When your children are at home with you all day, every day, regular life – cooking, housework, doctor’s appointments, and errands can become a bit challenging.
When my older daughter was young, I had a part time position as a newspaper reporter. I covered everything in the small town in which we live, except for the police beat, which I told my editor I did not want to cover. Being a reporter meant that occasionally there were meetings that I had to attend with my editor. Most of these meetings were done by phone, but every once in a while I needed to actually go into the newspaper office. Because my daughter was home with me, it meant that she came with me to the office.
When those occasions cropped up, I made sure to take a book and/or some math that my daughter could work on while I met with the editor. She most often sat with the paper’s graphic designer or office manager while she was doing her work. It was a win-win for her and for whomever she was sitting with – Teresa and Cathy provided the oversight, and she was company for them as they worked.
After the editorial meeting was over, we would go back home, and on the way back, we would talk about the book she had read, or any trouble she had had with her math. Once we got back home, it was time to check over the math questions, explain anything she hadn’t understood, and get the rest of school done.
I also had a growing network marketing business that I worked part time. I guess you could say I didn’t like being bored! Now much of this was done by phone – checking in with customers, taking orders and reorders and so on. There was one thing that took me away from the house with this business – delivering product orders. Again, because I had my daughter with me, she came with me on product delivery runs, unless I did them in the evenings or on the day that my husband was off (every other Friday). I followed the same procedure for these deliveries as I did with the editorial meetings, except that the deliveries were faster, and did not require getting out of the van. In these instances, we did car schooling – I would teach from the front seat of my van. Yes, it is possible!
A part time job doesn’t have to interfere with homeschooling if you can do the following few things:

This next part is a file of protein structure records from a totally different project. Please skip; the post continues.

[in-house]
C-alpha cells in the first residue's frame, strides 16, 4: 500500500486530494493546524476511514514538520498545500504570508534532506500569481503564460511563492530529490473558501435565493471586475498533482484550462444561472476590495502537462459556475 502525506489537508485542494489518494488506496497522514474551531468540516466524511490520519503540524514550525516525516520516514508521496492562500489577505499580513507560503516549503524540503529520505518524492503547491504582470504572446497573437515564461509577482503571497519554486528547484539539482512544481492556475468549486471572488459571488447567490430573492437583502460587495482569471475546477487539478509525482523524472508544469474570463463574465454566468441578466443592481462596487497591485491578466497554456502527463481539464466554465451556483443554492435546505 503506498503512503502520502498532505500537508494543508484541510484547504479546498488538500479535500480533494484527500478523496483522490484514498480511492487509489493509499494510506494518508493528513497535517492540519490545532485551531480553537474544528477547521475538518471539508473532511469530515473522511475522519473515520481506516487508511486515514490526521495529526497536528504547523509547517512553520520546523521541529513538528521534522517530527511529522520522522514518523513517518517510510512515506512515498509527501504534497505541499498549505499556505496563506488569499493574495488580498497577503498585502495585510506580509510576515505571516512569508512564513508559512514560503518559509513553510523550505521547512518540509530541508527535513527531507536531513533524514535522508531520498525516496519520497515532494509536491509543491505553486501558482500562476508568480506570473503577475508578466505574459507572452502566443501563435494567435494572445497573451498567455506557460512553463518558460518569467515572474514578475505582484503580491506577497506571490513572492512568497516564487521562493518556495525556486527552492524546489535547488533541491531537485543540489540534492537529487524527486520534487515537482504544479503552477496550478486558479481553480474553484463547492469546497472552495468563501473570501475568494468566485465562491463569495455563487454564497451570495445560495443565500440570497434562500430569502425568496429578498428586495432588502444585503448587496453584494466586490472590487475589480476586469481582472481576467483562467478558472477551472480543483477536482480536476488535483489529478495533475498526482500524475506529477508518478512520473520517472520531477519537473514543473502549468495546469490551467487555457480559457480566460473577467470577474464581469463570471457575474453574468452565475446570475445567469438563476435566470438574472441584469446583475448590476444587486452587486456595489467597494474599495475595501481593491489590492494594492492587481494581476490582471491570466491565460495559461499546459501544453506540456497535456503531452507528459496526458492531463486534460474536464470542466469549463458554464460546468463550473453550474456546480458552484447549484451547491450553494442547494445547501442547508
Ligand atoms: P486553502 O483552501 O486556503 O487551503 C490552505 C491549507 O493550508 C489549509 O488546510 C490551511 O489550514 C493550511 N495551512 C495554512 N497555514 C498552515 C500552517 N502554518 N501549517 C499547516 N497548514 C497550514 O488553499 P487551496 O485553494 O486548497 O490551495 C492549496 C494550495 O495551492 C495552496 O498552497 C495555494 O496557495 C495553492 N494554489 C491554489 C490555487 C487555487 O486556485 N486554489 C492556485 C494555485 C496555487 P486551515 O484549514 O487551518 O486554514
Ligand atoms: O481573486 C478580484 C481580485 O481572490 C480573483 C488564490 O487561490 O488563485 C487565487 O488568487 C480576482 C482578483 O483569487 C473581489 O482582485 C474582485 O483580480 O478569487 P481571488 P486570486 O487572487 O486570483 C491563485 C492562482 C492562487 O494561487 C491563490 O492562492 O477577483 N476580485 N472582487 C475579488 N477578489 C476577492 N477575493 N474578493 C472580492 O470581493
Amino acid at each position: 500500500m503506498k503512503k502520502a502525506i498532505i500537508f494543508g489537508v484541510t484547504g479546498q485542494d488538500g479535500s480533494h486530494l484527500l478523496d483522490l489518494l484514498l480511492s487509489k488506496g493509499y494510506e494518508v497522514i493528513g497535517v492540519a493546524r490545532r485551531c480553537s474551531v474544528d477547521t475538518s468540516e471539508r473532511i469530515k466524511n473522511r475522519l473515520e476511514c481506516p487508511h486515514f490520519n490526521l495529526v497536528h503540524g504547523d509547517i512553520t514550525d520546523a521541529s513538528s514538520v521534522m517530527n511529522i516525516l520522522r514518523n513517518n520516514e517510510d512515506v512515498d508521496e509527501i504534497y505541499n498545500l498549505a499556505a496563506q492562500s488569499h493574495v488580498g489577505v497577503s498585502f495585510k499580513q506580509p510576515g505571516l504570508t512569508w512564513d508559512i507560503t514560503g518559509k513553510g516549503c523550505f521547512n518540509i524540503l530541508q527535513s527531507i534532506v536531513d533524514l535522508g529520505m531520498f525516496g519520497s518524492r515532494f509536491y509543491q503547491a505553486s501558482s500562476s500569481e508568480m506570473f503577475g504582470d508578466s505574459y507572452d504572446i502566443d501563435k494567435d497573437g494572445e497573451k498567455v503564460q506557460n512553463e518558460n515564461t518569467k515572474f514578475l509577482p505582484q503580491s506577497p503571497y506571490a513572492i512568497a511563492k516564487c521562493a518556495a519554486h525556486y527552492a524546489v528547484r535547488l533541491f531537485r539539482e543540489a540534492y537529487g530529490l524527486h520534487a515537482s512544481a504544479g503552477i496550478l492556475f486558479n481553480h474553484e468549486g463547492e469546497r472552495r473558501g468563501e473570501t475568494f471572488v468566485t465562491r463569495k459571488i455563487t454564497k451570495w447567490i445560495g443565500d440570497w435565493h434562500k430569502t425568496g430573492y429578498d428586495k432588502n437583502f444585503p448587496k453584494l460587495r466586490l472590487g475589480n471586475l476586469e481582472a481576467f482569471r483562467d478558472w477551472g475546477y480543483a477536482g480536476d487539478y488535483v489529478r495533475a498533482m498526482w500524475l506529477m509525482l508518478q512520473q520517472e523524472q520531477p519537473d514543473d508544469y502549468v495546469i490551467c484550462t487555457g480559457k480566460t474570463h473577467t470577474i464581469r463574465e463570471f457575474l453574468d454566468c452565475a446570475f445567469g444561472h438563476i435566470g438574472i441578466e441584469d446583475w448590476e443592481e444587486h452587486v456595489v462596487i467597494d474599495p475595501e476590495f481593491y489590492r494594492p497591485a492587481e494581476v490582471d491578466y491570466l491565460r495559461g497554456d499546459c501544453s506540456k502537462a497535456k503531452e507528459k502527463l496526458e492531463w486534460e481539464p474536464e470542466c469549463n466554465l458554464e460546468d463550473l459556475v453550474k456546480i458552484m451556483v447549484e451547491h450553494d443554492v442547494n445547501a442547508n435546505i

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Do you like Mad Libs? We love that fun and crazy game where the reader supplies the words for the blanks, and the book supplies the story base.
When we first discovered the game, my older daughter was probably in her tweens. It was great fun, and to this day, we both still enjoy it. There are some things even a rising college sophomore still find entertaining! 😉
Lately, we’ve introduced my younger daughter to the books, and even though she is not fully reading, and is just (informally) learning grammar – it is summer, after all! – it’s helping her learn what the different parts of speech are in a fun way.
If you’ve never heard of Mad Libs before, don’t feel weird; I hadn’t either until I moved to the States. The book gives you a story with blanks that you are asked to fill in with nouns, adjectives, verbs, numbers, colors, parts of the body, and foods. You can play the game by yourself by filling in the page that has only the blanks, and then read them into the story. If you have someone else to play with, or a group of people, it is even more fun, because of the extra input from others. You ask the other person(s) for the particular part of speech or type of word, without reading the base of the story to them. Because they are being asked to supply words only, the resulting story can get hilarious when read in its entirety.
If you’re struggling with teaching grammar, or if you just need another way to help cement the principles, be sure to look into Mad Libs. I'm a firm believer that the more fun we can make learning, the easier it is to help our children learn, and the more the lessons will be remembered.
Usually around mid-year I start salivating over new-to-me curriculum, when the catalogs start coming in the mail. Well, it’s not quite the middle of the school year and I don’t get nearly as many catalogs as I used to, but I did find a really cool online science curriculum that I opted for a free year of, and I wanted to share it with you, in case you’re looking for one, or know someone who is. From what I have seen so far, this curriculum can be used as not only a middle school and high school science curriculum, but also as an elementary school science curriculum as well. I plan to use it to work with my younger daughter.
One of my Facebook page readers, Kristi asked: “I am thinking of homeschooling my 7 year old starting next year for 3rd grade. What do you spend on average for your homeschool curriculum and what type of curriculum do you use? Thanks for the help.”
Before I tell you what we used, I want to share my best piece of advice with you. Know your child’s learning style – and this is more than just whether she is a visual, kinesthetic or auditory learner. When you know how best your child learns, at what time she learns best, and so on, choosing curriculum, and planning participation in activities, becomes easier. The best resource I have found for this is a book by Mariaemma Willis and Victoria Kindle Hodson, called Discover Your Child’s Learning Style. The Book is available in a Kindle version and a paperback version. When we did the assessment in our household, our homeschooling life got a lot easier. I just wish I had discovered it earlier.
Yesterday was my daughter’s 5th birthday. When her Mema (Grandma on her daddy’s side) called and asked her what she was doing and if she was in school now, she told her that we do school at home, and no, Mummy had not done school with her that day because it was her birthday. I explained that it was the family tradition, to take off birthdays from school. After all, we don’t have snow days. 😉